Home / Opinion / Online-views /  India’s first container trans-shipment terminal struggles to reach full potential

Bangalore: India’s first container trans-shipment terminal at Vallarpadam in Cochin port continues to be dogged by procedural ambiguities so much that even its operator, Dubai’s DP World Ltd, has not been able to use its clout to bring a mainline vessel to call there for trans-shipment.

A container trans-shipment terminal such as the one developed at Vallarpadam acts like a hub into which smaller feeder vessels bring container cargo, which then gets loaded onto larger ships. Larger vessels bring about economies of scale and lower the cost of operations for shipping lines, which translates into lower freight rates for exporters and importers.

More than half of India’s annual container cargo is being trans-shipped at ports outside the country, mainly at Colombo, Singapore, Salalah and Jebel Ali. This is because India had no port near international sea routes to handle large vessels. Cochin port enjoys nearly the same locational advantage as Colombo, with a mere 76 nautical miles deviation from the main east-west shipping route.

However, locational advantages apart, there were practical difficulties that the terminal faced.

Foreign container carriers realized that they could not carry containers either to or from the Vallarpadam facility to any other port in the country, hampering its operations following the February 2011 start. This is because India’s coastal trade is reserved for ships registered in India and foreign ships can be allowed to operate only when Indian ships are not available, after taking a licence from India’s maritime regulator, according to a so-called cabotage law. The lack of adequate Indian container ships only added to the woes.

This restriction was one of the main factors that discouraged mainline foreign vessels from calling at Vallarpadam. To overcome it, the cabinet eased the cabotage law in September 2012 despite opposition from local fleet-owners and permitted foreign registered container ships to carry cargo between the country’s ports. The permission though was applicable only to foreign-registered vessels that shipped export and import containers out or in through the container trans-shipment terminal at Vallarpadam. Secondly, the relaxation in cabotage law was for a limited period of three years till September 2015, after which it will be reviewed by the government.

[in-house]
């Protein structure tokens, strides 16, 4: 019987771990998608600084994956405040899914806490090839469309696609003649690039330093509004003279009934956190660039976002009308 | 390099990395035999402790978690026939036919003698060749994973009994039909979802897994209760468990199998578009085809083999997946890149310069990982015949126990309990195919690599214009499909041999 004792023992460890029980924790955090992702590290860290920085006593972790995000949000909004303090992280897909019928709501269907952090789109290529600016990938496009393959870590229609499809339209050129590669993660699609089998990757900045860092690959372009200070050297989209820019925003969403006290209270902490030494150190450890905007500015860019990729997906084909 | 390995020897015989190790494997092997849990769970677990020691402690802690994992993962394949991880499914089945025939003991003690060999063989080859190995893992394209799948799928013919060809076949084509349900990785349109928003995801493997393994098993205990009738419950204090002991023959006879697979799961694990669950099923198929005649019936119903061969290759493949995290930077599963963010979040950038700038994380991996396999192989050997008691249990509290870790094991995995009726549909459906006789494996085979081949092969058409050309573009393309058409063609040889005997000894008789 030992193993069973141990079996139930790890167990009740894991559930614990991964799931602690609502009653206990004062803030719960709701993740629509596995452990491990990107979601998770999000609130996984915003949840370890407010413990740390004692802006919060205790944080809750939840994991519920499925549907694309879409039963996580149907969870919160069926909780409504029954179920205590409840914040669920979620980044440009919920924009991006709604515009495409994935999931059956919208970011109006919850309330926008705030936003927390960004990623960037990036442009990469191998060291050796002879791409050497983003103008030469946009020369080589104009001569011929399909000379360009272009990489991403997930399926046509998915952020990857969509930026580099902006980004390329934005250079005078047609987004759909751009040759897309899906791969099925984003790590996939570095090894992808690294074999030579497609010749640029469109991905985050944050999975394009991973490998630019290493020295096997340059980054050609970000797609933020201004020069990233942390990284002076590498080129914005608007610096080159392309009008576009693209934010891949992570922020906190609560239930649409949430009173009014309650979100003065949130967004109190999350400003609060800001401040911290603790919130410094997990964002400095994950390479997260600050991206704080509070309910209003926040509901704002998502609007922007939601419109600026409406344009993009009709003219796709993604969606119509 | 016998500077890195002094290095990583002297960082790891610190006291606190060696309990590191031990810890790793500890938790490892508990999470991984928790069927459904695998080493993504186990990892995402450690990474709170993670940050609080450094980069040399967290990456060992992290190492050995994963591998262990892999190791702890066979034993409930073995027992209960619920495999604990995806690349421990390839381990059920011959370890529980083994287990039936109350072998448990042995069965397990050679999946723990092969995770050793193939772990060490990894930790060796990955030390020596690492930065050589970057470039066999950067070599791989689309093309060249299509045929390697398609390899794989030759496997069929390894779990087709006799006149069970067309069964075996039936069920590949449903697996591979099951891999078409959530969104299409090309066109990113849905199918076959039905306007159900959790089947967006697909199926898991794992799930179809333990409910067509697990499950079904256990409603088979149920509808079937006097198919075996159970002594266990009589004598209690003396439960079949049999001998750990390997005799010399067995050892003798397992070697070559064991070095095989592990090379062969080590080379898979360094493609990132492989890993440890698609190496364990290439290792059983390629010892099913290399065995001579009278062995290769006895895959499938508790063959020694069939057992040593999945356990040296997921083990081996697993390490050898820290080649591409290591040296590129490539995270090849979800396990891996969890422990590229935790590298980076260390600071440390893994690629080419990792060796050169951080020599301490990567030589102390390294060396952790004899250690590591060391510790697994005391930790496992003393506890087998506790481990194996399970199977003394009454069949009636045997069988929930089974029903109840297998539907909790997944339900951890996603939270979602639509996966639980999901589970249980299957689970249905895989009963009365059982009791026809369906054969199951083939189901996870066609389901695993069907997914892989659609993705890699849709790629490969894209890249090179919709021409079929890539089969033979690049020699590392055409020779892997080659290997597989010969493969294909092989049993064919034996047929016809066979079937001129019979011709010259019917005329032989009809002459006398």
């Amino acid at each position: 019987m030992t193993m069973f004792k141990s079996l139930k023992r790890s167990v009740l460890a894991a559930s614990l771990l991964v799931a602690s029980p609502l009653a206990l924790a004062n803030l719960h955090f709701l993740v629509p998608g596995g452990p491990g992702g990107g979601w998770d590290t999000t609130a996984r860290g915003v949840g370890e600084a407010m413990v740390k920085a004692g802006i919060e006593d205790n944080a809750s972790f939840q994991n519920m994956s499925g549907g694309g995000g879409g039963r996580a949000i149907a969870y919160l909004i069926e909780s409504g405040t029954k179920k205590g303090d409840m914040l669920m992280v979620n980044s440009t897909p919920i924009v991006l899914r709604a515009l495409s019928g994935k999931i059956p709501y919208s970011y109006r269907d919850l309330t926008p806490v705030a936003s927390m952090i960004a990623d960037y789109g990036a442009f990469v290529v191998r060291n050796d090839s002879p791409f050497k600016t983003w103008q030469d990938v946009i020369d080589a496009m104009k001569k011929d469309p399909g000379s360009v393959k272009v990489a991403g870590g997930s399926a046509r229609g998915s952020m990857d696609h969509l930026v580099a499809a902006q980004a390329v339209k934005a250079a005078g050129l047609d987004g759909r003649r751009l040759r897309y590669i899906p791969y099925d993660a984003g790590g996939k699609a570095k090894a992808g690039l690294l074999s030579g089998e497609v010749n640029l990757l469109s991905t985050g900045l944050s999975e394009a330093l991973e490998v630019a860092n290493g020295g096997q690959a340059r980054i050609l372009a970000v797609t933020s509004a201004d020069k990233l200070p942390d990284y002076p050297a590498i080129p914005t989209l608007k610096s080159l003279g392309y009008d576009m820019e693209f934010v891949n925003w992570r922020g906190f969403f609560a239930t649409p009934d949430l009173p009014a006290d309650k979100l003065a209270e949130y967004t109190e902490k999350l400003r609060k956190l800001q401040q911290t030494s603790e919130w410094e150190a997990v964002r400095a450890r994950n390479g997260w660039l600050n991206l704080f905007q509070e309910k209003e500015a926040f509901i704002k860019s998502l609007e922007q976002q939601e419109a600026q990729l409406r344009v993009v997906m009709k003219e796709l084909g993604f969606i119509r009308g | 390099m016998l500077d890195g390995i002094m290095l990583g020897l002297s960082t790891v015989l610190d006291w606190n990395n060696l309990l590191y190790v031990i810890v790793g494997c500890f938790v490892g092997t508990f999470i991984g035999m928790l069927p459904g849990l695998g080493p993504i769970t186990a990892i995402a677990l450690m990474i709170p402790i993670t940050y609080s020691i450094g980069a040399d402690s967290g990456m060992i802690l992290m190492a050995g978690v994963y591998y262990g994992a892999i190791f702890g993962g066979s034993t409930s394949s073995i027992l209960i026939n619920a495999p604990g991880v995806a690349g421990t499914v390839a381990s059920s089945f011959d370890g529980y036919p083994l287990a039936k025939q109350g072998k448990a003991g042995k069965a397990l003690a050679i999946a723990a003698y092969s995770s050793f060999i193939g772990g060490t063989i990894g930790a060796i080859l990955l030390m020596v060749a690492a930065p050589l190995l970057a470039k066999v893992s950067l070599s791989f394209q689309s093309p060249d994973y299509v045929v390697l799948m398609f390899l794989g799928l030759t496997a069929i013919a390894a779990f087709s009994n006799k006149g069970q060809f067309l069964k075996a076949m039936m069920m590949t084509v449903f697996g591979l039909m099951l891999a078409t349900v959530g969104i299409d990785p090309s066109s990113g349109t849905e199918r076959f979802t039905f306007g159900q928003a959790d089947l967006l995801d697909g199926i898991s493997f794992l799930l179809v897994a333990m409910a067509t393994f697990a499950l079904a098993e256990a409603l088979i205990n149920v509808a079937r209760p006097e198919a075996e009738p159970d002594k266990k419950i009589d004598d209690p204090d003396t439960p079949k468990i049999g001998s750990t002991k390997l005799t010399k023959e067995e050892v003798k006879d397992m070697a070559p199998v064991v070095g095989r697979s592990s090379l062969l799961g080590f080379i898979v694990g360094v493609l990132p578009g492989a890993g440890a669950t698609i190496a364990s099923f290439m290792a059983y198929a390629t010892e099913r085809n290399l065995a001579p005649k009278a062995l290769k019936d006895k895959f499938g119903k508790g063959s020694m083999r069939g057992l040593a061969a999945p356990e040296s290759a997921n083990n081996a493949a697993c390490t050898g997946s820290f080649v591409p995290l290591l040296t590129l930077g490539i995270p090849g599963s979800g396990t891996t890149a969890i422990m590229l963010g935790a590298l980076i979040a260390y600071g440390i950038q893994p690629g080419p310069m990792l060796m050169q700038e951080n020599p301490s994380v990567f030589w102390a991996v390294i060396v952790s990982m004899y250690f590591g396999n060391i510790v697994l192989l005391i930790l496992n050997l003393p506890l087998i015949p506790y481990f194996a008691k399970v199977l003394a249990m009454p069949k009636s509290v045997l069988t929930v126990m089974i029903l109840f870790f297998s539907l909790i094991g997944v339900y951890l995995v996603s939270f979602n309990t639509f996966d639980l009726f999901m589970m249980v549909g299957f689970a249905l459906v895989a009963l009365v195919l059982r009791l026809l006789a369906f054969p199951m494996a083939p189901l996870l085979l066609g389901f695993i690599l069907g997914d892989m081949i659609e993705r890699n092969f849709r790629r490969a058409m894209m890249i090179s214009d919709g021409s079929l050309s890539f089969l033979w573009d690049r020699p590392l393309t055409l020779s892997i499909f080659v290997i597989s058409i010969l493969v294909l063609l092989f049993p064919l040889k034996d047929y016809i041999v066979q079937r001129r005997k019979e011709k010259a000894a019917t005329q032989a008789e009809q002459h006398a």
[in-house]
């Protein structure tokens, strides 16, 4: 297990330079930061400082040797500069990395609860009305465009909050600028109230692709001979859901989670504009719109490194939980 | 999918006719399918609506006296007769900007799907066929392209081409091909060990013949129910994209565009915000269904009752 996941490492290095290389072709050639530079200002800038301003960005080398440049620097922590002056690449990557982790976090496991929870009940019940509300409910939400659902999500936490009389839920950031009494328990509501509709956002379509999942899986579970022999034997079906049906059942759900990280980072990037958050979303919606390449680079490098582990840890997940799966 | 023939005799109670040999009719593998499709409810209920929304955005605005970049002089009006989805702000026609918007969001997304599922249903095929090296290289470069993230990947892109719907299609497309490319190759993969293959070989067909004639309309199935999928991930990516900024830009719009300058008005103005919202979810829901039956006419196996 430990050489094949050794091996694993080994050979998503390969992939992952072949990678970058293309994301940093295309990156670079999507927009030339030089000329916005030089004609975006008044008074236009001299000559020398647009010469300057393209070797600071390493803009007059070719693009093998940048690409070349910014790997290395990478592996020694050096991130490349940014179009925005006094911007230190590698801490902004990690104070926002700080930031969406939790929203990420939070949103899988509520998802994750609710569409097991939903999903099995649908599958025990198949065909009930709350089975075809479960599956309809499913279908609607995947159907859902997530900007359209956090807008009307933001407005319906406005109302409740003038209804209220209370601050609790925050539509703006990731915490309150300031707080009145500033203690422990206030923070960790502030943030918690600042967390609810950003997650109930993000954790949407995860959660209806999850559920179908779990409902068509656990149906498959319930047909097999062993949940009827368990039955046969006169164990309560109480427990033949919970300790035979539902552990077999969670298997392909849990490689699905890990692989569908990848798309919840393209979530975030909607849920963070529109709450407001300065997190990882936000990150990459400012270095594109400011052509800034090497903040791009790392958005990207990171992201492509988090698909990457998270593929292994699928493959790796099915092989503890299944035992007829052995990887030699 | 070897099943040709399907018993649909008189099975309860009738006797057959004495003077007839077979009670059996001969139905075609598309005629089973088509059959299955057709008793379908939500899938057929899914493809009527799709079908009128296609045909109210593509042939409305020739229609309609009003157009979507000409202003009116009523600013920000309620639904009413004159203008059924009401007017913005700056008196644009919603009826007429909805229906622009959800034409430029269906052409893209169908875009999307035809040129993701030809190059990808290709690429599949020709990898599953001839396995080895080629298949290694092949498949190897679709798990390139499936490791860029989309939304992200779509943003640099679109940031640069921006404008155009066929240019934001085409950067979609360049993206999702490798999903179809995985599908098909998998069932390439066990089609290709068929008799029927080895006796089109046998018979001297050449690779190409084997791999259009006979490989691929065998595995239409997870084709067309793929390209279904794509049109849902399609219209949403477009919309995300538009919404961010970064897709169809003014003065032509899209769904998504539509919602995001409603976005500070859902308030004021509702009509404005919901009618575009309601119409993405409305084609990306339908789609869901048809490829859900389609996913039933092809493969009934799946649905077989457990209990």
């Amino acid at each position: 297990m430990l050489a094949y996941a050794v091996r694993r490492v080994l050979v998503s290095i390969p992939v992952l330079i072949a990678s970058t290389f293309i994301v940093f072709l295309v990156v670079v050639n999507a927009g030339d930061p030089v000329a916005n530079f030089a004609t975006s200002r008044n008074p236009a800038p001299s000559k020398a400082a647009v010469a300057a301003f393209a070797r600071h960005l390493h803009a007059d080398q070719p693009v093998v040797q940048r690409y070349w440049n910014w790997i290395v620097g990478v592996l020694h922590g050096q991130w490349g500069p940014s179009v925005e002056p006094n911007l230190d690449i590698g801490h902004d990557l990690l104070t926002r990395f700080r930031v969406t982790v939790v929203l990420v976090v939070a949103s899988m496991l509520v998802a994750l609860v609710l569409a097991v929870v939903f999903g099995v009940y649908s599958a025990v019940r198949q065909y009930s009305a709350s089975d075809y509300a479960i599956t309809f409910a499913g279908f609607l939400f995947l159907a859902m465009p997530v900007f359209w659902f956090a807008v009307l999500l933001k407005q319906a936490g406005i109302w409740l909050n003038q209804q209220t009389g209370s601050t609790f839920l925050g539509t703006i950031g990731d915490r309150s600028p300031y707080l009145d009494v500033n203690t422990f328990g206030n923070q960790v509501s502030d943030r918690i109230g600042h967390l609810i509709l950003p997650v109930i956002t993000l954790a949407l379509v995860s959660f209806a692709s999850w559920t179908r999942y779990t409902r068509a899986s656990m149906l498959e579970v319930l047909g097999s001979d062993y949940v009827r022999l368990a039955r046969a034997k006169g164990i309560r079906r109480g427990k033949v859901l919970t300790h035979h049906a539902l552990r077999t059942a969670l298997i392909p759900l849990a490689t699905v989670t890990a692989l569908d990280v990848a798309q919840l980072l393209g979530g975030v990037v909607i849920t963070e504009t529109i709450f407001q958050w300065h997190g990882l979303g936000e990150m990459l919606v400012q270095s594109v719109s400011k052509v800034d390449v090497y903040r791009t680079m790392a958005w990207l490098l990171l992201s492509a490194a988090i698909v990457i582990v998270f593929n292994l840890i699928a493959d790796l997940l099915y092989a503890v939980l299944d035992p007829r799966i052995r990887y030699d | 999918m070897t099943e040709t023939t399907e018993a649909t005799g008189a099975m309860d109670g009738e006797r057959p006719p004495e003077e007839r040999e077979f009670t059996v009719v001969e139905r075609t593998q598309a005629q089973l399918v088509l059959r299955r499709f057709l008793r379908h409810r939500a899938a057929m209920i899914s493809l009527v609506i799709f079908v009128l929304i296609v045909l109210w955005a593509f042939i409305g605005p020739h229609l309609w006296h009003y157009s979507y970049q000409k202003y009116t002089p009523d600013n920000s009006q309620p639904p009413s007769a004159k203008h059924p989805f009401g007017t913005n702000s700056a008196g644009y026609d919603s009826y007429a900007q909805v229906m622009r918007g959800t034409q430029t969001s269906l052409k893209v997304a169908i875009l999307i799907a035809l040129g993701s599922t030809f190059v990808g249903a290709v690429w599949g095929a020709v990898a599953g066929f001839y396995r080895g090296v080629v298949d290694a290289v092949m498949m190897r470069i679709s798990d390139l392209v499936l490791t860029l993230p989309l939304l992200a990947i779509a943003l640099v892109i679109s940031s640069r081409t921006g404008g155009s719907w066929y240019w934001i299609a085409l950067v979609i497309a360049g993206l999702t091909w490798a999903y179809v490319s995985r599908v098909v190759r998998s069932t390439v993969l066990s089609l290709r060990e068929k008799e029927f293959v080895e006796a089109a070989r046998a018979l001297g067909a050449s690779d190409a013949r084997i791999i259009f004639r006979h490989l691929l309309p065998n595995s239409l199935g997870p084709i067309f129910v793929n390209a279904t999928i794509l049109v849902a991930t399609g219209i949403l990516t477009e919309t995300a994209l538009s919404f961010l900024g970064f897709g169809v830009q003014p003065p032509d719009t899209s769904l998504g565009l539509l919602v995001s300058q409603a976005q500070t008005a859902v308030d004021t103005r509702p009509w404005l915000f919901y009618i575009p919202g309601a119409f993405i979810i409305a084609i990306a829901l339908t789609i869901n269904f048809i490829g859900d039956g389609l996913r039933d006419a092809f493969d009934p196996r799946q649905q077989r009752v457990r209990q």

The primary objective of relaxation in cabotage law was to help Vallarpadam attract cargo originating at and destined for Indian ports, which are presently being trans-shipped at Colombo and other foreign ports. This initiative was expected to promote trans-shipment of Indian cargo from Vallarpadam and reduce the dependence on nearby foreign ports. Then, a jurisdictional issue cropped up. Unlike other ports in India, the Vallarpadam facility operates from a special economic zone (SEZ), which comes under the purview of the commerce ministry, whereas other Indian ports follow procedures framed by the customs department in the finance ministry on clearing cargo. A lack of clarity on procedures between SEZ and customs meant that no trans-shipment happened.